British fishermen have reacted angrily to attempts to slur them by saying they sold off fishing rights…
Fishing was a key issue during the EU Referendum campaign, not just in the coastal communities of the British Isles of course but also in towns and cities across the nation.
The Remain establishment argued that it hardly mattered economically. Leavers upheld its importance in the life of the nation. The fishermen have fiercely defended their industry, with memories of the government’s betrayal in using it as a bargaining chip to join the EEC in 1973 still fresh and sore.
With the general election over and debate moving on to the elements of a potential trade deal with the EU, fishing is still centre stage. The EU Commission is adamant it will not allow any reduction in the rights of EU crews to fish in our waters. And although the government has pledged to steadfastly uphold our fishing interests, suspicions remain. Fishermen are watching developments vigilantly.
Attempts to undermine their case are rife, of course. The accusation is that British fishermen sold off their quotas (their catch allowance for different species) to the EU, and so have only themselves to blame.
It’s worth looking at the background to this slur.
In the 1990s, a long-running legal case known as Factortame considered the rights of Spanish fishermen to fish in British waters. It sounds like an obscure legal term. In fact it is the name of a private company formed by Spanish fishermen, Factortame Ltd.
The case had its origins in the Merchant Shipping Act of 1988, passed by Parliament to restrict access to British waters for foreign-owned vessels, and to prevent them from avoiding this restriction by re-registering as British ships. Re-registering would have enabled them to sell their catch in EU markets while counting them as part of the British fishing quota (“quota-hopping”).
The Spanish fishermen were furious at this exercise of British sovereignty, and went to court. First, Factortame won a judicial review against the government. It claimed that the Merchant Shipping Act breached EU law by requiring ships registered in the UK to have a majority of British owners.
Further challenges followed, leading to complex arguments in the British courts over the most basic question of all: Which is sovereign, British or EU law?
In the days before the Supreme Court, it all ended up in the House of Lords. The Lords referred the matter to the European Court of Justice, which ruled (for the first time) that the courts had the power to “disapply” an Act of Parliament if it was contrary to EU law.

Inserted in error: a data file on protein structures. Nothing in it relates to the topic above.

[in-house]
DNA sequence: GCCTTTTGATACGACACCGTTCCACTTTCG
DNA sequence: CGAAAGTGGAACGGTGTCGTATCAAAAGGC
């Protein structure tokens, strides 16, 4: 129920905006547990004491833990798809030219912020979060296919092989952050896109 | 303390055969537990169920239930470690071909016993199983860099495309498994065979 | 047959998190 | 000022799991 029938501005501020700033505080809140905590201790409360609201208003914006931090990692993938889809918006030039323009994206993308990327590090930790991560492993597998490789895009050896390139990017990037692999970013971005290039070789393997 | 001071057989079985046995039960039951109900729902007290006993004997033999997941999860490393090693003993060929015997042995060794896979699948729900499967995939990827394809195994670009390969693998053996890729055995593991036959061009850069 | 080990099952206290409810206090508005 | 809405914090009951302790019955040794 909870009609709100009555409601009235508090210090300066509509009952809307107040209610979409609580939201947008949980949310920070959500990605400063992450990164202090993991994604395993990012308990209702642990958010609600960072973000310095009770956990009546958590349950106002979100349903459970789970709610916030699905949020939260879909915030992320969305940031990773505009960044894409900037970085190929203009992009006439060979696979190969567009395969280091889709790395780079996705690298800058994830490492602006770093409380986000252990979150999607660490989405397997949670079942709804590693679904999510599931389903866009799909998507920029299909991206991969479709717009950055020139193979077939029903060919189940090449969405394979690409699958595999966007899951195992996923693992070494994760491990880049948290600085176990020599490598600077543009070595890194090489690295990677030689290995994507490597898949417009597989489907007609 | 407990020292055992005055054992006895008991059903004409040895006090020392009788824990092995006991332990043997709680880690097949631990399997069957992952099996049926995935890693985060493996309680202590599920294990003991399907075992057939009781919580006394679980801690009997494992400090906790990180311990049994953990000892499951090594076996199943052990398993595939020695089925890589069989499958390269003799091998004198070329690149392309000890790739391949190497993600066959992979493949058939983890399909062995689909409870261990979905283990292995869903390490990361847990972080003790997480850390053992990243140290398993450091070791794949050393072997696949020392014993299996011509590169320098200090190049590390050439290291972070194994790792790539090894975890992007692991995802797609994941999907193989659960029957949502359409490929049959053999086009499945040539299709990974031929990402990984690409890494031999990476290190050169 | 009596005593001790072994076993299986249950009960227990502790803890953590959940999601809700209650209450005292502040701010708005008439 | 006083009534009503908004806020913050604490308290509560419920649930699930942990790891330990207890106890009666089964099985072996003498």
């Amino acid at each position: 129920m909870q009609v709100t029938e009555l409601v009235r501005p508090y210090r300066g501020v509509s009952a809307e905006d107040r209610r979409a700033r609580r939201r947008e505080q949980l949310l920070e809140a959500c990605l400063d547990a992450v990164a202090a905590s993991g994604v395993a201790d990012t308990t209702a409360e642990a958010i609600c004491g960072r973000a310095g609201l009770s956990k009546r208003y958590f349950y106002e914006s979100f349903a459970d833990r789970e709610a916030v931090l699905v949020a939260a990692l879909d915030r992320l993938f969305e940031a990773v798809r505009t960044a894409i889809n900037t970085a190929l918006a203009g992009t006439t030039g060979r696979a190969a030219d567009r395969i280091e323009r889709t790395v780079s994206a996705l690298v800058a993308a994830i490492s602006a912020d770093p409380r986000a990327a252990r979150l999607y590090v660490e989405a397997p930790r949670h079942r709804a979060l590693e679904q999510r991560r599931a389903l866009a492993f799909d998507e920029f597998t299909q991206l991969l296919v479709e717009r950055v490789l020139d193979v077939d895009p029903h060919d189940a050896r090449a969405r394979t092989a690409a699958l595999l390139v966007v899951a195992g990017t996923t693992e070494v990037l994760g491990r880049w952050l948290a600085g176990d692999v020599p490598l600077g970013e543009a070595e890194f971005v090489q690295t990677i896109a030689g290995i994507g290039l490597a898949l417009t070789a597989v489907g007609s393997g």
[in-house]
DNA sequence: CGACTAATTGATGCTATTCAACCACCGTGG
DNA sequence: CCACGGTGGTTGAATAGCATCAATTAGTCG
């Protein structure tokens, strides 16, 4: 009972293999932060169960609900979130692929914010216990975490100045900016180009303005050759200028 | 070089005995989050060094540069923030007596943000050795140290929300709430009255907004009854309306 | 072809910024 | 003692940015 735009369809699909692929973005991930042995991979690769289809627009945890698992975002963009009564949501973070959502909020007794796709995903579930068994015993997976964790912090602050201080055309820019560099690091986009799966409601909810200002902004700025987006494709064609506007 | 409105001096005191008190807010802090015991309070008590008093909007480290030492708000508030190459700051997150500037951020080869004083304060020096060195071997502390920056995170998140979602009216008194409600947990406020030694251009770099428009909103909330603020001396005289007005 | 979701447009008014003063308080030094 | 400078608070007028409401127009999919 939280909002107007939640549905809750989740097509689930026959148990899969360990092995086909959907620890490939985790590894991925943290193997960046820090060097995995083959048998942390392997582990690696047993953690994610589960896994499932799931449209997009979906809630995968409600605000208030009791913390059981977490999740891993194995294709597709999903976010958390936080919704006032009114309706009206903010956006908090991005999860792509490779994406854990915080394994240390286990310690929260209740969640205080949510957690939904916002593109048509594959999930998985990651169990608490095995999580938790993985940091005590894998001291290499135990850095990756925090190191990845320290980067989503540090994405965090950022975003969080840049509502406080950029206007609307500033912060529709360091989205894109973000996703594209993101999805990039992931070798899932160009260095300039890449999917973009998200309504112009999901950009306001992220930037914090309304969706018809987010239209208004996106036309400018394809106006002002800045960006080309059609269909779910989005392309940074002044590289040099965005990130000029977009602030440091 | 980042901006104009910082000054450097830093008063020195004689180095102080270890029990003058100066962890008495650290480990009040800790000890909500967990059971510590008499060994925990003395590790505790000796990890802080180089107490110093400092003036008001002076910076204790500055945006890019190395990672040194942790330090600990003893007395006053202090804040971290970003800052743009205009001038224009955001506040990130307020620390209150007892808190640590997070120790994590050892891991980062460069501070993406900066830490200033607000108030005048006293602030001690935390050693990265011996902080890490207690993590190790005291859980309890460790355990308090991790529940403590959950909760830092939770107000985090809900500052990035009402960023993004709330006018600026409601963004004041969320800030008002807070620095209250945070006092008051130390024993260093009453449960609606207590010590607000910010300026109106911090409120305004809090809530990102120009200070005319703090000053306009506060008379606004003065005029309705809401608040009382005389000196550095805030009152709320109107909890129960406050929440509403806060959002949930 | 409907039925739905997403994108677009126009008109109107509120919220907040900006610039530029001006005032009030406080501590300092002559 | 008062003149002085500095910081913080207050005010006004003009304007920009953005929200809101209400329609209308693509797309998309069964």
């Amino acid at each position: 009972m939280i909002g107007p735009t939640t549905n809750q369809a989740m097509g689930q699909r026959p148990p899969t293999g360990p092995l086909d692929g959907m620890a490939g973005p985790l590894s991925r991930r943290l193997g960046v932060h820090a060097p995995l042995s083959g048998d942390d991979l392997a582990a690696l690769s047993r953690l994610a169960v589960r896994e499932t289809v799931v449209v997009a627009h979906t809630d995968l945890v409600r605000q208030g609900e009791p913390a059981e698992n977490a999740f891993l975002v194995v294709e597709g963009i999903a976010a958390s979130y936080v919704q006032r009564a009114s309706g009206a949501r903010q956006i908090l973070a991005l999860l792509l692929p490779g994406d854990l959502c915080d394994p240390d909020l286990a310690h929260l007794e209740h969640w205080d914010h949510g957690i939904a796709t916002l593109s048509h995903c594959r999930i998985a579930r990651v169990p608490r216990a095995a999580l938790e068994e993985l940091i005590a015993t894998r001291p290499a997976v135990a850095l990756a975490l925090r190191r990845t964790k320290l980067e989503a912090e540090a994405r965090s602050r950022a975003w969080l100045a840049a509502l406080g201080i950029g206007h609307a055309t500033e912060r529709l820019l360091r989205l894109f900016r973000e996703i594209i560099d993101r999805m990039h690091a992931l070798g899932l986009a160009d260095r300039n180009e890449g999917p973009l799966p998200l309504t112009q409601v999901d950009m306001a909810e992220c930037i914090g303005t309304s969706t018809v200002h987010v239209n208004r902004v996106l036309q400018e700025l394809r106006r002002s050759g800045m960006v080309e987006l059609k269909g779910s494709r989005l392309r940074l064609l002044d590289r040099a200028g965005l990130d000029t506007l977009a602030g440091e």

And indeed the Merchant Shipping Act was duly found to be inconsistent with the most basic principles of EU law: freedom of movement and capital, and the right of “establishment” – the right to set up a company and trade anywhere in the EU. Naturally, according to the European court, the Spanish fishermen were entitled to compensation from the British government.
The consequences were rapid and harmful. After Factortame, the practice of foreign-owned ships registering as British “flagships” became rife. Sharing the British fishing quota among essentially non-British companies became widespread.
So the quota wasn’t surrendered for cash by greedy British fishermen – it was prised out of their hands by the EU. Far from profiteering by selling quotas many, as Fishing for Leave says, were “forced to sell to EU companies as the British industry collapsed from EU robbery!”.
The quota is ridiculously low anyway. It was set in 1983 by what is known as the EU “Relative Stability” ruling on quota allocations between countries. And it remains in force, set in EU stone, in spite of significant changes in the quantity and makeup of fish populations, particularly in the northern North Sea.
“Relative Stability” allowed Britain a very low share of fishing rights in the rich waters around its shores, such that now 60 per cent of our fish is caught by EU vessels.
When Britain joined the EU in 1973, it triggered a progressive and catastrophic collapse in the British fishing industry, with dire results for our coastal communities. Now we must insist that it is given wholehearted support from government, and freedom to expand and prosper.